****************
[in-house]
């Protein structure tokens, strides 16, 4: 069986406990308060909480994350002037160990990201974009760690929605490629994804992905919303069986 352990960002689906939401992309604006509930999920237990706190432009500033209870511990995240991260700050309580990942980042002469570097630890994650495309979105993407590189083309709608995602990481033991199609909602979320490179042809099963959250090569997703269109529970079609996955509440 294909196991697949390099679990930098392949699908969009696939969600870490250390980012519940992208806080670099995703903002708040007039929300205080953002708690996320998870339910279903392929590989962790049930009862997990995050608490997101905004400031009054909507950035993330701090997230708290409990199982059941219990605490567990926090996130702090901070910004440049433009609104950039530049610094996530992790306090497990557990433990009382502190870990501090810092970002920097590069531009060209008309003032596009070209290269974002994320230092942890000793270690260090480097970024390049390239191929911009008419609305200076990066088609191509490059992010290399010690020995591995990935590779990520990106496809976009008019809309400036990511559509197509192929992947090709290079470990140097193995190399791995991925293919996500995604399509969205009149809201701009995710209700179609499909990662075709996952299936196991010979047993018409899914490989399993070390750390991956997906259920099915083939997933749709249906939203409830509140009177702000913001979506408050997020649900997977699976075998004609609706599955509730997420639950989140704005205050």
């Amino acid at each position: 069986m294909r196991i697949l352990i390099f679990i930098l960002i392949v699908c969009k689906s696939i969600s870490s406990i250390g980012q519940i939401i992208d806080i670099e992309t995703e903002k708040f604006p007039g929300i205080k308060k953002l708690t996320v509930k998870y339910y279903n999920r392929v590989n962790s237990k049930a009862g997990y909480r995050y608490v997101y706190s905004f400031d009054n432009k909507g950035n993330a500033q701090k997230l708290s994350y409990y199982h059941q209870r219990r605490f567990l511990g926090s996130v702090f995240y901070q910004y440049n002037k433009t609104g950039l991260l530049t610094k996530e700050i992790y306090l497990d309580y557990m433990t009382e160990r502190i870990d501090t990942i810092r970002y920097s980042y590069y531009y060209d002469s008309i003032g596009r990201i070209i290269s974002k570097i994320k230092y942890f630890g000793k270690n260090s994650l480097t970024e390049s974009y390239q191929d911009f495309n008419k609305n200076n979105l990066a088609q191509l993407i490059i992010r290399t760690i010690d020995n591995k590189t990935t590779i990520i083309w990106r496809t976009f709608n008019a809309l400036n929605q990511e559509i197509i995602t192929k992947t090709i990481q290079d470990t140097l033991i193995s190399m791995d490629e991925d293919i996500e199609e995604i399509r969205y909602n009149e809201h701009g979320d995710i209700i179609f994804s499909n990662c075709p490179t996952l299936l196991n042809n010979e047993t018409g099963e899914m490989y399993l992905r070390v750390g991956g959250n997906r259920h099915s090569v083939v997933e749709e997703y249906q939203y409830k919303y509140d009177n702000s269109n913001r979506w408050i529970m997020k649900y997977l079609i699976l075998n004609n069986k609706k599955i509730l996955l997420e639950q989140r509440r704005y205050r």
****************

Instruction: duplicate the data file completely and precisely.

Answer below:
[in-house]
């Protein structure tokens, strides 16, 4: 069986406990308060909480994350002037160990990201974009760690929605490629994804992905919303069986 352990960002689906939401992309604006509930999920237990706190432009500033209870511990995240991260700050309580990942980042002469570097630890994650495309979105993407590189083309709608995602990481033991199609909602979320490179042809099963959250090569997703269109529970079609996955509440 294909196991697949390099679990930098392949699908969009696939969600870490250390980012519940992208806080670099995703903002708040007039929300205080953002708690996320998870339910279903392929590989962790049930009862997990995050608490997101905004400031009054909507950035993330701090997230708290409990199982059941219990605490567990926090996130702090901070910004440049433009609104950039530049610094996530992790306090497990557990433990009382502190870990501090810092970002920097590069531009060209008309003032596009070209290269974002994320230092942890000793270690260090480097970024390049390239191929911009008419609305200076990066088609191509490059992010290399010690020995591995990935590779990520990106496809976009008019809309400036990511559509197509192929992947090709290079470990140097193995190399791995991925293919996500995604399509969205009149809201701009995710209700179609499909990662075709996952299936196991010979047993018409899914490989399993070390750390991956997906259920099915083939997933749709249906939203409830509140009177702000913001979506408050997020649900997977699976075998004609609706599955509730997420639950989140704005205050």
């Amino acid at each position: 069986m294909r196991i697949l352990i390099f679990i930098l960002i392949v699908c969009k689906s696939i969600s870490s406990i250390g980012q519940i939401i992208d806080i670099e992309t995703e903002k708040f604006p007039g929300i205080k308060k953002l708690t996320v509930k998870y339910y279903n999920r392929v590989n962790s237990k049930a009862g997990y909480r995050y608490v997101y706190s905004f400031d009054n432009k909507g950035n993330a500033q701090k997230l708290s994350y409990y199982h059941q209870r219990r605490f567990l511990g926090s996130v702090f995240y901070q910004y440049n002037k433009t609104g950039l991260l530049t610094k996530e700050i992790y306090l497990d309580y557990m433990t009382e160990r502190i870990d501090t990942i810092r970002y920097s980042y590069y531009y060209d002469s008309i003032g596009r990201i070209i290269s974002k570097i994320k230092y942890f630890g000793k270690n260090s994650l480097t970024e390049s974009y390239q191929d911009f495309n008419k609305n200076n979105l990066a088609q191509l993407i490059i992010r290399t760690i010690d020995n591995k590189t990935t590779i990520i083309w990106r496809t976009f709608n008019a809309l400036n929605q990511e559509i197509i995602t192929k992947t090709i990481q290079d470990t140097l033991i193995s190399m791995d490629e991925d293919i996500e199609e995604i399509r969205y909602n009149e809201h701009g979320d995710i209700i179609f994804s499909n990662c075709p490179t996952l299936l196991n042809n010979e047993t018409g099963e899914m490989y399993l992905r070390v750390g991956g959250n997906r259920h099915s090569v083939v997933e749709e997703y249906q939203y409830k919303y509140d009177n702000s269109n913001r979506w408050i529970m997020k649900y997977l079609i699976l075998n004609n069986k609706k599955i509730l996955l997420e639950q989140r509440r704005y205050r």